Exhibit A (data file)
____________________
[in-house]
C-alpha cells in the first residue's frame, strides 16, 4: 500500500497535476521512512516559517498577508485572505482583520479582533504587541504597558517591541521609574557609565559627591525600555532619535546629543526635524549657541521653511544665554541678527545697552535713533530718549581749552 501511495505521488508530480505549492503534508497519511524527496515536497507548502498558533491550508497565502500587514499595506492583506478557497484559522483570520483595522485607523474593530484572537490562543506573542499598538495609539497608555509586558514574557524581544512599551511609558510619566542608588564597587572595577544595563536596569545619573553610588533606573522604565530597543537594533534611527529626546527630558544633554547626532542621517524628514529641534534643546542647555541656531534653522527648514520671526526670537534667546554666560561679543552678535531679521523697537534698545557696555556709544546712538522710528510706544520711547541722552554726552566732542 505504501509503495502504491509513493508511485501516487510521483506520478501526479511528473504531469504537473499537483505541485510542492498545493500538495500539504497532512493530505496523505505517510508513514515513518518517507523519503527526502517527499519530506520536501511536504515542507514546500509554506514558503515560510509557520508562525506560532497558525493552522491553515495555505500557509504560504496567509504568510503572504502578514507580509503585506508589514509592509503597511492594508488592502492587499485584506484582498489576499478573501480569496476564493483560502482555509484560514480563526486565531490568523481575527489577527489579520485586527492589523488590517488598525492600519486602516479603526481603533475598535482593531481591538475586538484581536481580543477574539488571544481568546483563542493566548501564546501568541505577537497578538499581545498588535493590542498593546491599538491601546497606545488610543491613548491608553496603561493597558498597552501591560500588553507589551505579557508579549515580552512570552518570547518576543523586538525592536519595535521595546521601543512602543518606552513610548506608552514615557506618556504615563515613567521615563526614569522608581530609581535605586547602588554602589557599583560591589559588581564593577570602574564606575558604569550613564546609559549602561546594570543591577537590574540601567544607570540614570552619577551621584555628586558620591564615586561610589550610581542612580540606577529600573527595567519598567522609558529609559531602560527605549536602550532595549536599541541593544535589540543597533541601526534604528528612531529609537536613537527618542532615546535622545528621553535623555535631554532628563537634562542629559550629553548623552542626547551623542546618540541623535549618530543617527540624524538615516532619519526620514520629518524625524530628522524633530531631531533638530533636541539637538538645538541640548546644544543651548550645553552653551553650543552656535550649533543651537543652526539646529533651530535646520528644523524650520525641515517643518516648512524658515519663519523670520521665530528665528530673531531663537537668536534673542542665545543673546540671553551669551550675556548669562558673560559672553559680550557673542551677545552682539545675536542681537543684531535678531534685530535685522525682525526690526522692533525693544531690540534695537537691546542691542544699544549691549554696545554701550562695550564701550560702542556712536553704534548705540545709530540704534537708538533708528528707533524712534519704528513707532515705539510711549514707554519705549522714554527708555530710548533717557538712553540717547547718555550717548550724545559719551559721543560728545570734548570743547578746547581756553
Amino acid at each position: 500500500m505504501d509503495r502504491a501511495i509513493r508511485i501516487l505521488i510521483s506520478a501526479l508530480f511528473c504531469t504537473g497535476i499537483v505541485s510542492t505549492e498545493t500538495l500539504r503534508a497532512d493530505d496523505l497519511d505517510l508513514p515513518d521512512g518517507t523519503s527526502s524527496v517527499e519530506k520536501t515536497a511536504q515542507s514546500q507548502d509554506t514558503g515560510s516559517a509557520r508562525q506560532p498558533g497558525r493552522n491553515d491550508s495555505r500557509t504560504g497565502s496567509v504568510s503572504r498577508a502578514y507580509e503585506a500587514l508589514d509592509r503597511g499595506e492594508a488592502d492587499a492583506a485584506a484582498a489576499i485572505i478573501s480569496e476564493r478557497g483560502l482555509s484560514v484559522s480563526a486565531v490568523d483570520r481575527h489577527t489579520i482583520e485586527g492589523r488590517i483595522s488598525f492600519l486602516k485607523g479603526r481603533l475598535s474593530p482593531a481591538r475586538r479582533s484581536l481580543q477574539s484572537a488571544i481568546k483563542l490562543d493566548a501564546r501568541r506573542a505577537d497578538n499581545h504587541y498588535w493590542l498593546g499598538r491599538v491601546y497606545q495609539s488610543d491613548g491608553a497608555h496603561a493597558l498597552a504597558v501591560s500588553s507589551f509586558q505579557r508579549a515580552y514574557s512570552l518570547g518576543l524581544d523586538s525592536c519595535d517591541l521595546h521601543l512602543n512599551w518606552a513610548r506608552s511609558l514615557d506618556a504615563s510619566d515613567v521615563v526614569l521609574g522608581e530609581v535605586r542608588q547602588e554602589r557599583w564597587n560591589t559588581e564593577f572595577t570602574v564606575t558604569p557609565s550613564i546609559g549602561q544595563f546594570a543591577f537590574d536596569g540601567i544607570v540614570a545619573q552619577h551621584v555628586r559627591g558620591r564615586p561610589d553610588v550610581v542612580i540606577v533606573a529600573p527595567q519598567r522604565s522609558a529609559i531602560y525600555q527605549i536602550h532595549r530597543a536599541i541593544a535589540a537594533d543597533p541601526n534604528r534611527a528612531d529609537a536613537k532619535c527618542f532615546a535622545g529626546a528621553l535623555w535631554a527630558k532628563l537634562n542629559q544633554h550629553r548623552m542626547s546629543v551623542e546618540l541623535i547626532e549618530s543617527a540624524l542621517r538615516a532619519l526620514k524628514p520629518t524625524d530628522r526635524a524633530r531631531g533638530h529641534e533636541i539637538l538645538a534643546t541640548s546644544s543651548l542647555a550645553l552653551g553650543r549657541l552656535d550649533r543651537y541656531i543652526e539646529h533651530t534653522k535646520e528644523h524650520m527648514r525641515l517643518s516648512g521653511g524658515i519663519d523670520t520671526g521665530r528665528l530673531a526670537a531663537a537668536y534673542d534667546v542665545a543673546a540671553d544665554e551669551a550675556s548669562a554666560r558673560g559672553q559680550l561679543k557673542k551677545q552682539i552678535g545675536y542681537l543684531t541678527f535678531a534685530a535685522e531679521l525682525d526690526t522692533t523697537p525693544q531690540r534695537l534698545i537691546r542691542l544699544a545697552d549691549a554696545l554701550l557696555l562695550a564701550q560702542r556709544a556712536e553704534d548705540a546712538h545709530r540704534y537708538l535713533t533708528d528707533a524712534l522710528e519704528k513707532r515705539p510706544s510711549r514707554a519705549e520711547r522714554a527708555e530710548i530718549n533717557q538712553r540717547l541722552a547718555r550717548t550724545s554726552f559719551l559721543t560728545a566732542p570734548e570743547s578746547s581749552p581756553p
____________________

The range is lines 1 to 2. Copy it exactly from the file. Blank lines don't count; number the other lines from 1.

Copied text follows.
[in-house]
C-alpha cells in the first residue's frame, strides 16, 4: 500500500497535476521512512516559517498577508485572505482583520479582533504587541504597558517591541521609574557609565559627591525600555532619535546629543526635524549657541521653511544665554541678527545697552535713533530718549581749552 501511495505521488508530480505549492503534508497519511524527496515536497507548502498558533491550508497565502500587514499595506492583506478557497484559522483570520483595522485607523474593530484572537490562543506573542499598538495609539497608555509586558514574557524581544512599551511609558510619566542608588564597587572595577544595563536596569545619573553610588533606573522604565530597543537594533534611527529626546527630558544633554547626532542621517524628514529641534534643546542647555541656531534653522527648514520671526526670537534667546554666560561679543552678535531679521523697537534698545557696555556709544546712538522710528510706544520711547541722552554726552566732542 505504501509503495502504491509513493508511485501516487510521483506520478501526479511528473504531469504537473499537483505541485510542492498545493500538495500539504497532512493530505496523505505517510508513514515513518518517507523519503527526502517527499519530506520536501511536504515542507514546500509554506514558503515560510509557520508562525506560532497558525493552522491553515495555505500557509504560504496567509504568510503572504502578514507580509503585506508589514509592509503597511492594508488592502492587499485584506484582498489576499478573501480569496476564493483560502482555509484560514480563526486565531490568523481575527489577527489579520485586527492589523488590517488598525492600519486602516479603526481603533475598535482593531481591538475586538484581536481580543477574539488571544481568546483563542493566548501564546501568541505577537497578538499581545498588535493590542498593546491599538491601546497606545488610543491613548491608553496603561493597558498597552501591560500588553507589551505579557508579549515580552512570552518570547518576543523586538525592536519595535521595546521601543512602543518606552513610548506608552514615557506618556504615563515613567521615563526614569522608581530609581535605586547602588554602589557599583560591589559588581564593577570602574564606575558604569550613564546609559549602561546594570543591577537590574540601567544607570540614570552619577551621584555628586558620591564615586561610589550610581542612580540606577529600573527595567519598567522609558529609559531602560527605549536602550532595549536599541541593544535589540543597533541601526534604528528612531529609537536613537527618542532615546535622545528621553535623555535631554532628563537634562542629559550629553548623552542626547551623542546618540541623535549618530543617527540624524538615516532619519526620514520629518524625524530628522524633530531631531533638530533636541539637538538645538541640548546644544543651548550645553552653551553650543552656535550649533543651537543652526539646529533651530535646520528644523524650520525641515517643518516648512524658515519663519523670520521665530528665528530673531531663537537668536534673542542665545543673546540671553551669551550675556548669562558673560559672553559680550557673542551677545552682539545675536542681537543684531535678531534685530535685522525682525526690526522692533525693544531690540534695537537691546542691542544699544549691549554696545554701550562695550564701550560702542556712536553704534548705540545709530540704534537708538533708528528707533524712534519704528513707532515705539510711549514707554519705549522714554527708555530710548533717557538712553540717547547718555550717548550724545559719551559721543560728545570734548570743547578746547581756553